Jeanne B. Lawrence, Ph.D.
Professor of Neurology and PediatricsUniversity of Massachusetts Medical School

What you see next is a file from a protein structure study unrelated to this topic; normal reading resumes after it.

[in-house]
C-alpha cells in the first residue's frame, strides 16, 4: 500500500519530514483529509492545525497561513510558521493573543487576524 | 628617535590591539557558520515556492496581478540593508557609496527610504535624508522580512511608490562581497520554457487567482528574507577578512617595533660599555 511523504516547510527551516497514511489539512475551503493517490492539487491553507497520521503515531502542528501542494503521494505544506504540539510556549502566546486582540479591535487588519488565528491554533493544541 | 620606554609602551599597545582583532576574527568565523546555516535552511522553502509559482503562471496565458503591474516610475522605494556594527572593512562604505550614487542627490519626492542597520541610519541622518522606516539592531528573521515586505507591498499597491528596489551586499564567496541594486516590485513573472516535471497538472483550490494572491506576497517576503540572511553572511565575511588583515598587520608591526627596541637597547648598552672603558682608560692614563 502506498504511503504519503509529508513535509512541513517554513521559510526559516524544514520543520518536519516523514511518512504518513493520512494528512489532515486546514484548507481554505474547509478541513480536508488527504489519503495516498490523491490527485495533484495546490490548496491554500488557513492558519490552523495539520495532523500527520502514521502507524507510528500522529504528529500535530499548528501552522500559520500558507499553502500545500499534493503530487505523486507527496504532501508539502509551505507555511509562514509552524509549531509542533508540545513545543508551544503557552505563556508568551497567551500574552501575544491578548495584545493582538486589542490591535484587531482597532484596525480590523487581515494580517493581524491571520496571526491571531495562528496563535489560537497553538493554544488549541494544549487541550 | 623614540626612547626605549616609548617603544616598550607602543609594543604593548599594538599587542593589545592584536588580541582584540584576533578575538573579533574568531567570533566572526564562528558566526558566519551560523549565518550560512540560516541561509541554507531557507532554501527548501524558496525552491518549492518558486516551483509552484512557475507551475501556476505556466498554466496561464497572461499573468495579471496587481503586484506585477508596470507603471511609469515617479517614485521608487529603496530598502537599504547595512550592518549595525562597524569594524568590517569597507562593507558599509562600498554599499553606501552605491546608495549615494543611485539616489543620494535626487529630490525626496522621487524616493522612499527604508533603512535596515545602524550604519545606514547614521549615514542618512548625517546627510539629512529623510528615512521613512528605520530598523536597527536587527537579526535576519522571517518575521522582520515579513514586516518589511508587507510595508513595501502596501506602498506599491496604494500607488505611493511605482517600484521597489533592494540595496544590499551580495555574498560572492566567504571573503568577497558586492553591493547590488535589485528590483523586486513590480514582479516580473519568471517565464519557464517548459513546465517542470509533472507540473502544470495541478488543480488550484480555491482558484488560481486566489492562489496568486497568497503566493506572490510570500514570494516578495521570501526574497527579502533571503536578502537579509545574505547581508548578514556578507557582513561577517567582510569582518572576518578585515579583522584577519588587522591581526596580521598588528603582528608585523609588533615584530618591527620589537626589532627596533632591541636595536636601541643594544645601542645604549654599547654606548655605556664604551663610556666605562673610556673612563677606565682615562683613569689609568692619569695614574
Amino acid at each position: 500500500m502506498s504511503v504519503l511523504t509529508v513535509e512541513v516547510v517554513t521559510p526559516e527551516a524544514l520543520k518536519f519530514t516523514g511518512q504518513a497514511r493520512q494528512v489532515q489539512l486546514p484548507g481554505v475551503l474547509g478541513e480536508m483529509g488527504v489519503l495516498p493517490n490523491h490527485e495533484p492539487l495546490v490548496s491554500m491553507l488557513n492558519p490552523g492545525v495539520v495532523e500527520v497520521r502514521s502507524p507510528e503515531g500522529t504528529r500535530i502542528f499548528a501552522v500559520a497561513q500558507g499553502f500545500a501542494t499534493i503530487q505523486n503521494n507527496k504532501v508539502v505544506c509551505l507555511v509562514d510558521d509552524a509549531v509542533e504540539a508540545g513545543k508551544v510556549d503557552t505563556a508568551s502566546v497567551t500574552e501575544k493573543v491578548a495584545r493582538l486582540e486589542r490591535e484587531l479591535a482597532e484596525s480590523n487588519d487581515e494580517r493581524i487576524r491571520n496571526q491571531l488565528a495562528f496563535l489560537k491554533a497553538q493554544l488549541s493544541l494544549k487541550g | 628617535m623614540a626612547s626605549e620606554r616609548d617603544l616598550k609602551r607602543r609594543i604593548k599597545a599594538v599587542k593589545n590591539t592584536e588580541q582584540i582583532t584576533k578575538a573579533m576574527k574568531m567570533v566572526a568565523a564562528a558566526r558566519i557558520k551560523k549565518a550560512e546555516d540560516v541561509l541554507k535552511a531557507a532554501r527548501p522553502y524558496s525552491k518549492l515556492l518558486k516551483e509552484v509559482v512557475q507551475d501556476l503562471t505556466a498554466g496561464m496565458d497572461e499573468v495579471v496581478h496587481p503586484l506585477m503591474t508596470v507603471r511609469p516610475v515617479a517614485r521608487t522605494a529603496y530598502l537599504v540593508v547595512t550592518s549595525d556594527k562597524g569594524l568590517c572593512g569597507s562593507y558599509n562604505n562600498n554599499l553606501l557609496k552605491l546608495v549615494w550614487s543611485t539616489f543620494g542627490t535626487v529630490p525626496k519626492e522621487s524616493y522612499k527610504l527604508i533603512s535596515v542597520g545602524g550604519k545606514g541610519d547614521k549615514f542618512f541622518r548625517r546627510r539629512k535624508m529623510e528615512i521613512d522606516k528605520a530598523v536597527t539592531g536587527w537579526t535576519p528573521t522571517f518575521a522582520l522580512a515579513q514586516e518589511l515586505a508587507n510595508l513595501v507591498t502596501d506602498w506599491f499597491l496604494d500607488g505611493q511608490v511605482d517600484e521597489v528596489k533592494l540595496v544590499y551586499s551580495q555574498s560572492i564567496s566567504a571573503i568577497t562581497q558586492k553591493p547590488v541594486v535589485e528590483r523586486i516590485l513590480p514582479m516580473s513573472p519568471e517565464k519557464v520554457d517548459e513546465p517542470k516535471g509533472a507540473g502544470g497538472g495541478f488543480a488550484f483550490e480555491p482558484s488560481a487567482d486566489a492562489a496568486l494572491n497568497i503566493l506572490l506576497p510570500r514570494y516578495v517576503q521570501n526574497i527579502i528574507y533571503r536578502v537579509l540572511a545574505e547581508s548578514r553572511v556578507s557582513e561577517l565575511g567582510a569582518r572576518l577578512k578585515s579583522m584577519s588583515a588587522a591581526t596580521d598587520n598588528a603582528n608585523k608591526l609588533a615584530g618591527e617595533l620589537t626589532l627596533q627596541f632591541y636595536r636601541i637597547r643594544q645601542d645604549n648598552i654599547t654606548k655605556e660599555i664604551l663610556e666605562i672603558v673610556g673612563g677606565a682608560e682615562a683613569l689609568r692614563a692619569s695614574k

Jeanne Lawrence is an internationally recognized leader in the study of genome organization in nuclear structure and chromosome regulation by non-coding RNAs. She earlier developed FISH technology for single genes and nuclear RNAs, which made it possible for her lab and others to show that genes and specific RNAs exhibit cell-type organization in compartmentalized nuclear structure. Her lab first demonstrated that the XIST gene, which had been implicated as involved in X-inactivation, produces a large non-coding RNA that “paints” the whole inactive X-chromosome territory, thereby silencing genes across a whole chromosome. Other recent work provides evidence for the reciprocal structural roles of XIST RNA and abundant repeat-rich RNAs that counter euchromatin condensation. Other recent work seeks to translate discoveries in basic epigenetics to an innovative approach for chromosomal abnormalities such as Down Syndrome; this is based on targeted insertion of an XIST transgene in order to silence trisomy 21 in patient-derived stem cells. This approach provides several new paths to advance translational research on multiple fronts. Dr. Lawrence has received multiple awards, including from the American Society of Cell Biology, German Society for Biochemistry, National Center for Human Genome Research, Charles H. Hood Foundation and the John Merck Fund. She holds an MS in Human Genetics and Counseling from Rutgers University and a PhD in Developmental Cell Biology from Brown University. She is Professor in the Department Neurology and Pediatrics at the University of Massachusetts Medical School, Worcester, MA.